Technical writing is a challenging field because technology is constantly reshaping how we deliver information. By keeping up with these changes, you can increase your reputation as an expert and add value to your organization.
Let's take a look at some of the skills that you can develop to increase your value now.
Many technical writers are seeing an growing demand for content management skills. Organizations are dealing with ever-increasing amounts of technical information and are scrambling to find ways to efficiently manage it. Much of this information ends up in databases or content management systems, where it can be effeciently re-used for documents produced by multiple departments.
Technical writers are finding themsleves in the middle of this process. Why? Because our skills are often the closest fit for the job. We have the ability to make difficult content decisions and also to handle the technical details. Writers who continue to focus on content management technology will find themselves increasingly valued.
Paper manuals have become relics of the past. End users are finding their information via search engines and social media. Also, they now expect to find more of that content in forms other than writing. Youtube and podcasting have trained them to look for video or audio explanations of how to complete tasks, and our authoring tools have adapted to allow for delivery of technical content in such formats.
Demo tools such as Camtasia and Captivate are becoming increasingly popular in the user assistance world. Often these tools are used to create full-blown tutorials with voice-overs. Technical writers will not only need to learn how to record demos effectively, but also how to integrate them into help and other delivery platforms.
Most help content now includes at least a few video tutorials or demos to show how tasks are completed. Technical writers should be learning how to create effective screencasts, and record high-quality audio voice overs. Chances are you'll be assigned to such projects in the future if you haven't already.
You can learn a lot about the needs of your end-users by monitoring their behavior. Usability studies can be very insightful. By watching how people interact with your documentation, you can find ways to improve it.
Technology can help. Some help authoring tools now offer the ability to track topic visitation, search data, and other behavioral data when documentation is stored on a server. By moving your content to a server and using server logs and other tools to analyze how it is being used, you can gather a great deal of information for improving your documents. Technical writers who are skilled at analyzing this data and knowing how to apply it for improving content will find themselves in greater demand.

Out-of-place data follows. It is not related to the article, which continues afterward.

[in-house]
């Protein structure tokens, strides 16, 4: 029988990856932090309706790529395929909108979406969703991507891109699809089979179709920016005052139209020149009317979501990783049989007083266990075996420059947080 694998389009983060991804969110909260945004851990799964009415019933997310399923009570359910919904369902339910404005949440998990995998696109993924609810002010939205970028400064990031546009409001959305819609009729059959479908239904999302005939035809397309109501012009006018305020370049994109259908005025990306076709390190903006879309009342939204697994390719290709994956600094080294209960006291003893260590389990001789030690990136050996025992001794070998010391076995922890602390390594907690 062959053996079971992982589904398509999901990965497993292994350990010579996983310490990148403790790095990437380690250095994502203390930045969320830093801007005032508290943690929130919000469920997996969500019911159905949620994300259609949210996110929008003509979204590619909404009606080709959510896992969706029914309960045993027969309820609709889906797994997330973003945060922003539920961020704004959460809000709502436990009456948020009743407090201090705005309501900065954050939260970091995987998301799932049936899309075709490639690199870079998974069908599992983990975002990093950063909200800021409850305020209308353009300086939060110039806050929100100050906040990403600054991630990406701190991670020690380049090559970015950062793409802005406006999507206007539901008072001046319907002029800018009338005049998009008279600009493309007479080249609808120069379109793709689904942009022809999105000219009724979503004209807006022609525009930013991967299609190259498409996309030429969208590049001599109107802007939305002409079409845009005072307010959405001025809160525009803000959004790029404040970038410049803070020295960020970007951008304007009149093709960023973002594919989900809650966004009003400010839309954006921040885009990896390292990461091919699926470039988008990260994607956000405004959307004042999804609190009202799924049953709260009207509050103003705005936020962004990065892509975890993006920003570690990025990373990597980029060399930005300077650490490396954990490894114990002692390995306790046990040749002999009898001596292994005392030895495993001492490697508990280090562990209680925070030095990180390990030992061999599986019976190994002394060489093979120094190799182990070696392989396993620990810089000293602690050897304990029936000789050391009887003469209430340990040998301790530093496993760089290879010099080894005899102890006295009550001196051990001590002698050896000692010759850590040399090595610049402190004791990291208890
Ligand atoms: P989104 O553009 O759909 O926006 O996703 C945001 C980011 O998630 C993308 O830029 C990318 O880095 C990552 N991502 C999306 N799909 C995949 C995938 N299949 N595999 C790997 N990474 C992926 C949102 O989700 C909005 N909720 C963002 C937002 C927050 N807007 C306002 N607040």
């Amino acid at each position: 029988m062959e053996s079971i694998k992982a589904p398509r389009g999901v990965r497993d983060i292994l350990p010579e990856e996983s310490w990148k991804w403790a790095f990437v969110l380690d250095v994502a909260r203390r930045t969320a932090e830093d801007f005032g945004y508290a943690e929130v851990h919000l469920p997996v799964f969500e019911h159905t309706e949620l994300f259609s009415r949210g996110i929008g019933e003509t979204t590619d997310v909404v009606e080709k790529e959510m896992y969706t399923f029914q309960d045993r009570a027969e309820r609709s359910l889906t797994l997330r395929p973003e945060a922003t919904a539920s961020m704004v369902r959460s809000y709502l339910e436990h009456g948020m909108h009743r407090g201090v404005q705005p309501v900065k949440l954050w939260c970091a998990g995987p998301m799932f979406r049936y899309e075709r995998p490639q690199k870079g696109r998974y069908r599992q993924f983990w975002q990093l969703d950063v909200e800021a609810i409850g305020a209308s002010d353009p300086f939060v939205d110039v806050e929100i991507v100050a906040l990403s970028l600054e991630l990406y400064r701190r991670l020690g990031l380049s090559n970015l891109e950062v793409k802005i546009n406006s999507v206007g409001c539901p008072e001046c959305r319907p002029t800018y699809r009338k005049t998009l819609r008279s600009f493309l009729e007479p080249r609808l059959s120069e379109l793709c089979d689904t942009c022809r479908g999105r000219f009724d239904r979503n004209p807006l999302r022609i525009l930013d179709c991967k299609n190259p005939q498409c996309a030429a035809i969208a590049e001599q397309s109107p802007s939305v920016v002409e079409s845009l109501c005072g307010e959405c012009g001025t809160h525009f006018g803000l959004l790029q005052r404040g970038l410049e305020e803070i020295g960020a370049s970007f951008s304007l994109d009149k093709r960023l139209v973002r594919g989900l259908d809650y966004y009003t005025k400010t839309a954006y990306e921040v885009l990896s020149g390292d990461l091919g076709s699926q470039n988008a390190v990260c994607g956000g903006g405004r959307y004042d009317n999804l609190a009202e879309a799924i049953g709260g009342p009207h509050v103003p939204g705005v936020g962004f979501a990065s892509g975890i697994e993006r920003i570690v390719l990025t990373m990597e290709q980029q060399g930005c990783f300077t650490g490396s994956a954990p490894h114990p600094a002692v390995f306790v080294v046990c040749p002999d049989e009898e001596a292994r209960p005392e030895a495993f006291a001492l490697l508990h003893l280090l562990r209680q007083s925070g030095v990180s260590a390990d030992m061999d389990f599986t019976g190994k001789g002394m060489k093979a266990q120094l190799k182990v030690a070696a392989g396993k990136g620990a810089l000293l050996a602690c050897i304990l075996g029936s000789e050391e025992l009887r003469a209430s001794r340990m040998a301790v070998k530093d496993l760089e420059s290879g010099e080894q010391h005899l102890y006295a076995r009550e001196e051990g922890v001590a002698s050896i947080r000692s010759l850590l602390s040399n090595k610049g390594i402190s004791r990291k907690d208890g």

XML and XSLT
Many of us are using DITA or DocBook already to create multiple deliverables from XML source content. However, authoring tools are adapting to these standards and WYSIWYG editors are available for XML content. The true benefit of learning XML and XSLT will be the ability to work "under the hood" on XML-based content. Also, now that many of our tools use XML as a native document format (such as Word documents, RoboHelp project files, etc.), writers who can work under the hood will be able to troubleshoot corruption issues, create custom translations for automatically generating documents in these formats, and more.
There is a gaping semantic void between how users think and how writers write. Even the most robust help system will be of little use if users cannot find the content they are looking for. The effectiveness of help can be drastically improved by researching what language users enter into the search field, and by mapping the help content to the existing understanding of users.
Help content is slowly migrating to the Internet. This allows help authors to implement functionality that isn't available for locally installed help. Scripting languages such as ASP, JSP, and AJAX will allow future help authors to take advantage of the server and create help that integrates more heavily with stored user data, web tools from other vendors, and more.
User generated content
As user forums and wikis become more robust, help authors will need to learn how to effectively integrate content from those sources into the help. Also, technical writers will need to clarify their role in working with user-generated content. Should writers participate in these discussions? How can user content be leveraged for filling in gaps in the help? Technical writers will need to help answer these questions to provide a more thorough and seamless experience for users.
These are just a few skills you can develop to improve your value as a technical writer.